User Interface & Operating System
The Galaxy Note Edge has the Android version 4.4.4 KitKat, layered with the recent release of TouchWiz. The feature set is the same for the Galaxy Note Edge and the Galaxy Note 4, barring the use of the S Pen. The edge screen display for lock screen can be customized, with images and text. The swipe between tabs on the home screen is enabled for the edge screen.
The homescreen houses the fingerprint sensor, with the same swipe option, though it will be difficult to unlock something of this size using a single hand. On the home screen, the display is pretty much the same with the widgets and shortcuts and folders, though the dock is on the edge screen, and houses eight shortcuts, as opposed to the five in the standard smartphones. The home screen has all the basics covered, with the widgets, transitions effects, as well as the left most pane, previously My Magazine now renamed to Briefing (the creator still is Flipboard), which can also be disabled. All the features of My Magazine are present in Briefing, like categories displayed as tiles, reordering and hiding tiles, etc. The notification area is the same as that on other recent Samsung releases, with a line for quick toggles under which is the brightness slider, followed the S Find and Quick Connect, and onwards to notifications. The S Find works as a system wide search option, and searches can be run for everything, with an added option to search Google if required, appearing at the bottom – it would have been better if some of the top google results had been listed. Wi-Fi Direct and Bluetooth can be used for Quick Connect for mirroring display or sharing media.
An amazing upgrade brought by Samsung is the ability to detach apps into floating windows, move them about, with options to minimize apps to a circular dot-like icon and maximize into the full screen version, working in the floating windows, copying and pasting content between different apps via drag drop – these are all proprietary changes, and honestly, very cool and useful.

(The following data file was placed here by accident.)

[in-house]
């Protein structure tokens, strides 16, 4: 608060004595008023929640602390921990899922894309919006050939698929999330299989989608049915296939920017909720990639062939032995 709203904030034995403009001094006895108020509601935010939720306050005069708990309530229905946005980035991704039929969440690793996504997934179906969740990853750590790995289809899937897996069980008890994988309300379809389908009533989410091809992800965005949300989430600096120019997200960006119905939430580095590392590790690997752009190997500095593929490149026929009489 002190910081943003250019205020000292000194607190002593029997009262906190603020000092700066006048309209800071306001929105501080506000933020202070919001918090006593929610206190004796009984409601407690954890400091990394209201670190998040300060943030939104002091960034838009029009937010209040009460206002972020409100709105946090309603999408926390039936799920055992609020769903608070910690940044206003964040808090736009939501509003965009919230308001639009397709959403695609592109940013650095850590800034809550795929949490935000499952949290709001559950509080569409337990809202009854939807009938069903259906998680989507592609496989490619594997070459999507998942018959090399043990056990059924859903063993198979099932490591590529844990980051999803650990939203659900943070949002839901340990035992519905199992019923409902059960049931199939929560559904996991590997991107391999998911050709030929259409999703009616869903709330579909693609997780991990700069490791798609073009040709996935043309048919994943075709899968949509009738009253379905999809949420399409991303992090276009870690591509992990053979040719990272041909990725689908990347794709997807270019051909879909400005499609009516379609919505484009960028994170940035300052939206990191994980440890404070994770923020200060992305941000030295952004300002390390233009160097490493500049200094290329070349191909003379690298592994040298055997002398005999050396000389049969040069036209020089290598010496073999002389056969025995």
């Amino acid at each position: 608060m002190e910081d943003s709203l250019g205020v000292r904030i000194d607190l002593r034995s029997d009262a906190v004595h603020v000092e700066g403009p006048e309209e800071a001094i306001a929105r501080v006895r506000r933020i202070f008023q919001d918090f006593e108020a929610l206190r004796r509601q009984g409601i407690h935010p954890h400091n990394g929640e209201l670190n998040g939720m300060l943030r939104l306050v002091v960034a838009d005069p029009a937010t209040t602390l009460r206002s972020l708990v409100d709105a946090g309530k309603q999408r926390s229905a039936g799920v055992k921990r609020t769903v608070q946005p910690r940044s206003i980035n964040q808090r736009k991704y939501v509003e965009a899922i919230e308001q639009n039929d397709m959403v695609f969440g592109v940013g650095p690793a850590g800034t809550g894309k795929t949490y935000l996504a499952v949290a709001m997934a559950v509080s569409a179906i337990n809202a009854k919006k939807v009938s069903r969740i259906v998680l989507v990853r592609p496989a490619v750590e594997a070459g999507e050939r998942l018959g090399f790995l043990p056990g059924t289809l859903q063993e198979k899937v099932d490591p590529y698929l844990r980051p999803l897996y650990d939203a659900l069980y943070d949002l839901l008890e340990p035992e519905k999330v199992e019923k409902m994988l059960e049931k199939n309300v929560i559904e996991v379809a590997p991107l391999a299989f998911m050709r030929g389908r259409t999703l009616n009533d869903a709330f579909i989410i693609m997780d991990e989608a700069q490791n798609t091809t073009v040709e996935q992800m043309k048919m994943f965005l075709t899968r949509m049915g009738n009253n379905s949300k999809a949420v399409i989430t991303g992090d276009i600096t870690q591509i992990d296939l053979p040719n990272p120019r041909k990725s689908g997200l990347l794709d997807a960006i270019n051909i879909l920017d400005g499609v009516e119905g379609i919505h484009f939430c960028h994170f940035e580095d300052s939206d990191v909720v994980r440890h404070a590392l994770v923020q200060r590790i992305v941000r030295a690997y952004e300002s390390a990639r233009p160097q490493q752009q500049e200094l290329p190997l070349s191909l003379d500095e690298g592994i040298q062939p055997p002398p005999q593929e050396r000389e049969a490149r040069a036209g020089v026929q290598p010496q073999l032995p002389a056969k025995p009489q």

Settings menu is provided in a new vertical layout of apps, from which a list of apps can be selected as favorites to be displayed at the top. The legacy tabbed view can be set too, though the new display is provided by default. The task switcher has also adopted the Lollipop look, the same look Chrome uses for tab switching, and it is a cool new look – the 3D rolodex is something we like a lot, and seeing it utilized in this manner is very nice. The Kill All and Task Manager buttons are present.
In addition to the legacy implementation of multi windows use, Samsung provides an option through App Switcher to access multi window mode – against every app allowing multi-window use, in the App Switcher, an icon appears, using which splits the screen, displaying the app in one window, and the other window shows the other open apps that support multi-window, though selecting any second app from this list will only make the newly selected app appear in the first window, while the second window will stay consistently. We found this a bit strange, since occupying the second window would have been a better use – still, accessing multi-window this way is much better than the old one.